During its presence at HKW, university working groups, artists, scientists, and radio producers will explore the walk-in radio archive. The aspects examined range from radiophonic aesthetics to the theory and practice of radiophonic archives to the political function and relevance of broadcasting. The afternoons from Thursday to Saturday are dedicated to a comprehensive set of topics and questions. These research projects are presented and discussed in talks, performances, film screenings, and live radio broadcasts at 5 pm each day:
On three Sundays, editors of public broadcasting networks will visit the accessible radio archive for Radio Expertise to talk about the state of radio and the future of radiophonics.
Thu-Sat, Nov 8–10
Radio makes itself audible. From the outset, this led to efforts to eliminate defects in the equipment and to process broadcast material in order to minimize the medium's own noises. At the same time, these inherent noises were starting points for aesthetic and conceptual innovations. What significance does noise have in radio art, in music, and in the radiophonic space radiophony? Musicologist Camilla Bork examines composing with noise in relation to the works of composer Walter Gronostay. Nathalie Singer presents the long-lost film recording of a concert by Pierre Schaeffer, the founder of Musique Concrète. In their performance, the artists Andrea Cohen and Diego Losa arrange historical and contemporary works for and about the medium.
Thu-Sat, Nov 15-17eplore the politics of archives
How can acoustics be archived? This is not so much a technical as a conceptual question, since the auditory knowledge eludes conventional classification criteria. The digitization of existing audio archives allows experimental forms of archiving, for example on the basis of algorithmically organized ordering patterns. Current technological developments open up new forms of artistic expression in working with sound. A joint seminar by the Chair of Experimental Radio and Design of Media Environments at the Bauhaus Universität Weimar investigates the use of immersive practices in media art and invites artists and researchers for talks in the walk-in radio archive.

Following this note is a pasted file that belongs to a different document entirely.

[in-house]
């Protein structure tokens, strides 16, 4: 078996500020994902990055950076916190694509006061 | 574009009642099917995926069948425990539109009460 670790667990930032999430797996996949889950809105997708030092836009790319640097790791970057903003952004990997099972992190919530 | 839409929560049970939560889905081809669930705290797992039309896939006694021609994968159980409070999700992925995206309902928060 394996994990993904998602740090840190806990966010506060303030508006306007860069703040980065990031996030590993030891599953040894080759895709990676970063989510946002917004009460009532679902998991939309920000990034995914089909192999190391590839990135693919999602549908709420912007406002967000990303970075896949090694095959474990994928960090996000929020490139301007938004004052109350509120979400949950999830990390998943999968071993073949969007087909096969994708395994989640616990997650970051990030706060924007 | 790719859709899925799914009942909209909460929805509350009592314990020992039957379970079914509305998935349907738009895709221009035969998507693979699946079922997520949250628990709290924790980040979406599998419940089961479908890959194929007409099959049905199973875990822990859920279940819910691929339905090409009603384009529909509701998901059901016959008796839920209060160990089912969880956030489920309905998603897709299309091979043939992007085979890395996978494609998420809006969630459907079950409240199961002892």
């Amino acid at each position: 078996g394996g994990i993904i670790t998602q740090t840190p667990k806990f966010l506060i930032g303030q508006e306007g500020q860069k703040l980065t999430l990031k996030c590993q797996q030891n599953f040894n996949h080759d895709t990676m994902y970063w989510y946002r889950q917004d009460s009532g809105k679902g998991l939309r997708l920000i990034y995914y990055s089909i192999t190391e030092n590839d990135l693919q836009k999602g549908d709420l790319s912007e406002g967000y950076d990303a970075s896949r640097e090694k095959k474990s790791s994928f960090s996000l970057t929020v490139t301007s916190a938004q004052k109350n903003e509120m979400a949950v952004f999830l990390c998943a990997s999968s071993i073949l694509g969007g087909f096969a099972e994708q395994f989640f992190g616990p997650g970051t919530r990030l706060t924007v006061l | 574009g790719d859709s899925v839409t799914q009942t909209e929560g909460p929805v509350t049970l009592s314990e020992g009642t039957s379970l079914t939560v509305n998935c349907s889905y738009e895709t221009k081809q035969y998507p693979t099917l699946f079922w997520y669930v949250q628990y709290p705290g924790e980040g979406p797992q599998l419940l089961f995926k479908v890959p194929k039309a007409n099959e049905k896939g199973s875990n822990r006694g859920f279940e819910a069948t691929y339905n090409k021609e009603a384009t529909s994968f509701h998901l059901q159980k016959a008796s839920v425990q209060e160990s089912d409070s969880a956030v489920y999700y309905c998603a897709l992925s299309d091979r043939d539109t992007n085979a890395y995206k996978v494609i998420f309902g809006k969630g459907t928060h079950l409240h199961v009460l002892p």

Artist Danica Dakić and the musician Jörg Brinkmann talk about Critical Experience Design, the sound designer Catherine Robinson and the composer Paul Oomen discuss the relationship between sound and space, the artists Christine Hill and Kaya Behkalam explore the politics of archives.
Thu-Sat, Nov 29-Dec 1
Radiophonic space is literally omnipresent. Regardless of whether the radio is switched on or not, the radiowaves are always there. The walk-in radio archive condenses this condition and Cevdet Erek's scenography reflects it on a visual and haptic level. Students of the UdK Sound Studies and Sonic Arts under the direction of the artist Jacob Eriksen and Lukas Grundmann use Radiophonic Spaces to investigate the aesthetic, physical, and electromechanical effects and possibilities of this paradoxical omnipresence of radio, its "presence at a distance", in installative and performative contributions. These contributions also deal with the consequences that digitization has - or could potentially have - on radiophonic space.
Thu-Sat, Dec 6-8
The independent art radio station Reboot FM and the experimental community radio station Cashmere not only reflect on the aesthetic possibilities of radiophonic space in their programs, but also examine the question of political and social possibilities of radio-making. At the center of their attention lies radio as a participatory and communicative practice. Diana McCarty, Anna Bromley, and other radio artists from Reboot FM and Cashmere Radio are to talk to radio broadcasters and theorists in live radio transmissions about the history, the present, and possible futures of radios.